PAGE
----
Deborah Howell on Remedying Perceptions of Media Bias
Thousands of conservatives and even some moderates have complained during my more than three-year term that The Post is too liberal; many have stopped subscribing, including more than 900 in the past four weeks.
It pains me to see lost subscribers and revenue, especially when newspapers are shrinking. Conservative complaints can be wrong: The mainstream media were not to blame for John McCain's loss; Barack Obama's more effective campaign and the financial crisis were.
But some of the conservatives' complaints about a liberal tilt are valid. Journalism naturally draws liberals; we like to change the world. I'll bet that most Post journalists voted for Obama. I did. There are centrists at The Post as well. But the conservatives I know here feel so outnumbered that they don't even want to be quoted by name in a memo.
Journalists bristle at the thought of their coverage being viewed as unfair or unbalanced; they believe that their decisions are journalistically reasonable and that their politics do not affect how they cover and display stories.
Tom Rosenstiel, a former political reporter who directs the Project for Excellence in Journalism, said, "The perception of liberal bias is a problem by itself for the news media. It's not okay to dismiss it. Conservatives who think the press is deliberately trying to help Democrats are wrong. But conservatives are right that journalism has too many liberals and not enough conservatives. It's inconceivable that that is irrelevant."
Here are recent news decisions that brought conservative complaints; readers can judge for themselves:
· The Post put on Page 1 two long stories about "Troopergate" -- the allegation that Alaska Gov. Sarah Palin fired her state's public safety commissioner because he wouldn't dismiss her ex-brother-in-law from his state trooper's job. One of the Page 1 stories reported a legislative investigator's conclusion that Palin had abused her power. When she was cleared by an Alaska Personnel Board report written by a self-described "loyal Democrat" investigator, the story was eight paragraphs long, under a one-column headline on an inside page.
· The Oct. 10 Metro section front featured a story and photo about Rep. Chris Van Hollen (D-Md.) as a "giant-slayer" who had "won plaudits" for his work as head of the House Democrats' national campaign committee. The story only briefly mentioned his Republican opponent, Steven J. Hudson. A campaign story on both ran inside the paper.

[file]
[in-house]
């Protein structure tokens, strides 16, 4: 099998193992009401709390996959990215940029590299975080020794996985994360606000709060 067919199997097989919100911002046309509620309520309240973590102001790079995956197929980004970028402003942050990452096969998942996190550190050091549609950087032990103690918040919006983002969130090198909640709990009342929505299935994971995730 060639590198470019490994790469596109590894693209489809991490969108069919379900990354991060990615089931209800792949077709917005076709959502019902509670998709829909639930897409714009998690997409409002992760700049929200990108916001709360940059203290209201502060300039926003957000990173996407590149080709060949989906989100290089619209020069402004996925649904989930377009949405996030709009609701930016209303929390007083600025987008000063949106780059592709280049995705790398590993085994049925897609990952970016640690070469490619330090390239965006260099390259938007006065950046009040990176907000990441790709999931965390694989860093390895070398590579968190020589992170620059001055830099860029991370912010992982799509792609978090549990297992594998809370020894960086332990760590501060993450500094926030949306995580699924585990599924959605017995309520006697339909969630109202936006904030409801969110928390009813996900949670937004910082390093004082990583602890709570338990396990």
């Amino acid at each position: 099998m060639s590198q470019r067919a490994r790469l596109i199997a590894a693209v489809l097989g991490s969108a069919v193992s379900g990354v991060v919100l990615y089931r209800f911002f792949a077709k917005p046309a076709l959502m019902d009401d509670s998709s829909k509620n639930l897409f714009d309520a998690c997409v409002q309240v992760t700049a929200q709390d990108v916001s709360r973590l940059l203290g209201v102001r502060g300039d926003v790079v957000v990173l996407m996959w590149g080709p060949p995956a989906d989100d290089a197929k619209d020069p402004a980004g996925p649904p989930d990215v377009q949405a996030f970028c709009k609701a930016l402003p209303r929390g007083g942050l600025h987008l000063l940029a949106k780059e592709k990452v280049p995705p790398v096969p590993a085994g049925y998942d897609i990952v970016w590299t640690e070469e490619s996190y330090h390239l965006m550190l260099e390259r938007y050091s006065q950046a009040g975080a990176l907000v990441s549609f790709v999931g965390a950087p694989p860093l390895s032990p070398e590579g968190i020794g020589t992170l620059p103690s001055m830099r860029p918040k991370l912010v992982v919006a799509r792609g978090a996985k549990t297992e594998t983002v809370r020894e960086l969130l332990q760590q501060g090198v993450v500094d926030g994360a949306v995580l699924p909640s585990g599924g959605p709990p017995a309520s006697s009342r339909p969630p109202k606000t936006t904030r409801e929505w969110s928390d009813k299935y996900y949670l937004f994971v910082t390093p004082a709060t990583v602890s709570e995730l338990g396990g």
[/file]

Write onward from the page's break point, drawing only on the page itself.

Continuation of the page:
· A Post Magazine spread on Oct. 5 about Michelle Obama, with a cover picture of the Obamas, was timed to the release of a book by Magazine writer Liza Mundy. There was no cover for John and Cindy McCain.
· Robin Givhan's Oct. 23 column exploring the disconnect between Palin's fancy duds and her hockey mom image ran on the Style section front just above an upbeat story about Jill Biden, the wife of Vice President-elect Joseph Biden. Conservatives thought that the placement's message was "Bad Palin, Good Biden."
Combine these with the drumbeat of polling stories saying Obama and the Democrats were likely to win, a few Tom Toles cartoons and TV critic Tom Shales's debate reviews -- both are liberals who are paid to offer opinions -- and conservatives decided that The Post was cheerleading -- especially since they felt the paper hadn't sufficiently scrutinized Obama.
The opinion pages have strong conservative voices; the editorial board includes centrists and conservatives; and there were editorials critical of Obama. Yet opinion was still weighted toward Obama. It's not hard to see why conservatives feel disrespected.
Are there ways to tackle this? More conservatives in newsrooms and rigorous editing would be two. The first is not easy: Editors hire not on the basis of beliefs but on talent in reporting, photography and editing, and hiring is at a standstill because of the economy. But newspapers have hired more minorities and women, so it can be done.
Rosenstiel said, "There should be more intellectual diversity among journalists. More conservatives in newsrooms will bring about better journalism. We need to be more vigilant and conscious in looking for bias. Our aims are pure, but our execution sometimes is not. Staff members should feel in their bones that unfairness will never be tolerated."
Bob Steele, ethics scholar at the Poynter Institute, which trains journalists, thinks editors should be doing "ongoing content evaluation of candidates and issues to provide scrutiny on photos, stories, placement of stories and what are the weaknesses and strengths of the candidates." He also recommends "prosecutorial editing" as one way to "minimize the ideological bias and beliefs that all journalists have. It would greatly reduce the news content being skewed by beliefs."
The Post and other news media can work harder on eliminating even the perception of bias while never giving up the willingness to follow stories that will inevitably tick off some readers.
One more factor will kick in soon. After Obama is inaugurated, he will be the authority the news media challenge. It happens in every administration.
Deborah Howell can be reached at 202-334-7582 or firstname.lastname@example.org.